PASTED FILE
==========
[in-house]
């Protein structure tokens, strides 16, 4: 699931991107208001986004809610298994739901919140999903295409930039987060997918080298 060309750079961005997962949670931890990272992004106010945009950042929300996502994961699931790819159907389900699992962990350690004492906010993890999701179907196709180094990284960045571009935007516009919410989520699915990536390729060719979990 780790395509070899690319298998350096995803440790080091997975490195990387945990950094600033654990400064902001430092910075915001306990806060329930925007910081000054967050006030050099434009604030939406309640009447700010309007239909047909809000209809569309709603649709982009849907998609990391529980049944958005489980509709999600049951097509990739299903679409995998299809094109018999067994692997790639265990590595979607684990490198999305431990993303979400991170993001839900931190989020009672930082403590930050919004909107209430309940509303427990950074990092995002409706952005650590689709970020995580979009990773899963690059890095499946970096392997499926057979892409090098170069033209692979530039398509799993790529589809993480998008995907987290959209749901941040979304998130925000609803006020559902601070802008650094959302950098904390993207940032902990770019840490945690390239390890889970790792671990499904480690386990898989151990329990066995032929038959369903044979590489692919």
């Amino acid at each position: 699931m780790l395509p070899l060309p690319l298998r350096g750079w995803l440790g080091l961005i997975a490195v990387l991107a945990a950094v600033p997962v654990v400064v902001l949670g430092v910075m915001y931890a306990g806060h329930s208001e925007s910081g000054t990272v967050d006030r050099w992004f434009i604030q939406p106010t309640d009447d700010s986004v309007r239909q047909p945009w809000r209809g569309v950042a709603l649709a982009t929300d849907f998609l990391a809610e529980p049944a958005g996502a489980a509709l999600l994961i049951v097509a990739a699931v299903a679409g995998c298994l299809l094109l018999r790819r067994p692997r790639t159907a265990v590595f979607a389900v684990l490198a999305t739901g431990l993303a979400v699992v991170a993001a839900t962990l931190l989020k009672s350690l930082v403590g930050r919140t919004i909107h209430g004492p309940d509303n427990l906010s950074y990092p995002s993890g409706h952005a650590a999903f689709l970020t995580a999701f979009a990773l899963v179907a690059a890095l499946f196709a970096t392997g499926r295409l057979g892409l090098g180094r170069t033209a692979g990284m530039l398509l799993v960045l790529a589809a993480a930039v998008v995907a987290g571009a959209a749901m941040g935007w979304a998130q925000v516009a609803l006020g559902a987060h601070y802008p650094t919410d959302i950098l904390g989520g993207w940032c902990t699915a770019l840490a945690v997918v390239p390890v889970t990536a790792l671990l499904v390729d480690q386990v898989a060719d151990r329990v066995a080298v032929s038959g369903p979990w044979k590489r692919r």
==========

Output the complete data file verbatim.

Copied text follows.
[in-house]
């Protein structure tokens, strides 16, 4: 699931991107208001986004809610298994739901919140999903295409930039987060997918080298 060309750079961005997962949670931890990272992004106010945009950042929300996502994961699931790819159907389900699992962990350690004492906010993890999701179907196709180094990284960045571009935007516009919410989520699915990536390729060719979990 780790395509070899690319298998350096995803440790080091997975490195990387945990950094600033654990400064902001430092910075915001306990806060329930925007910081000054967050006030050099434009604030939406309640009447700010309007239909047909809000209809569309709603649709982009849907998609990391529980049944958005489980509709999600049951097509990739299903679409995998299809094109018999067994692997790639265990590595979607684990490198999305431990993303979400991170993001839900931190989020009672930082403590930050919004909107209430309940509303427990950074990092995002409706952005650590689709970020995580979009990773899963690059890095499946970096392997499926057979892409090098170069033209692979530039398509799993790529589809993480998008995907987290959209749901941040979304998130925000609803006020559902601070802008650094959302950098904390993207940032902990770019840490945690390239390890889970790792671990499904480690386990898989151990329990066995032929038959369903044979590489692919």
């Amino acid at each position: 699931m780790l395509p070899l060309p690319l298998r350096g750079w995803l440790g080091l961005i997975a490195v990387l991107a945990a950094v600033p997962v654990v400064v902001l949670g430092v910075m915001y931890a306990g806060h329930s208001e925007s910081g000054t990272v967050d006030r050099w992004f434009i604030q939406p106010t309640d009447d700010s986004v309007r239909q047909p945009w809000r209809g569309v950042a709603l649709a982009t929300d849907f998609l990391a809610e529980p049944a958005g996502a489980a509709l999600l994961i049951v097509a990739a699931v299903a679409g995998c298994l299809l094109l018999r790819r067994p692997r790639t159907a265990v590595f979607a389900v684990l490198a999305t739901g431990l993303a979400v699992v991170a993001a839900t962990l931190l989020k009672s350690l930082v403590g930050r919140t919004i909107h209430g004492p309940d509303n427990l906010s950074y990092p995002s993890g409706h952005a650590a999903f689709l970020t995580a999701f979009a990773l899963v179907a690059a890095l499946f196709a970096t392997g499926r295409l057979g892409l090098g180094r170069t033209a692979g990284m530039l398509l799993v960045l790529a589809a993480a930039v998008v995907a987290g571009a959209a749901m941040g935007w979304a998130q925000v516009a609803l006020g559902a987060h601070y802008p650094t919410d959302i950098l904390g989520g993207w940032c902990t699915a770019l840490a945690v997918v390239p390890v889970t990536a790792l671990l499904v390729d480690q386990v898989a060719d151990r329990v066995a080298v032929s038959g369903p979990w044979k590489r692919r």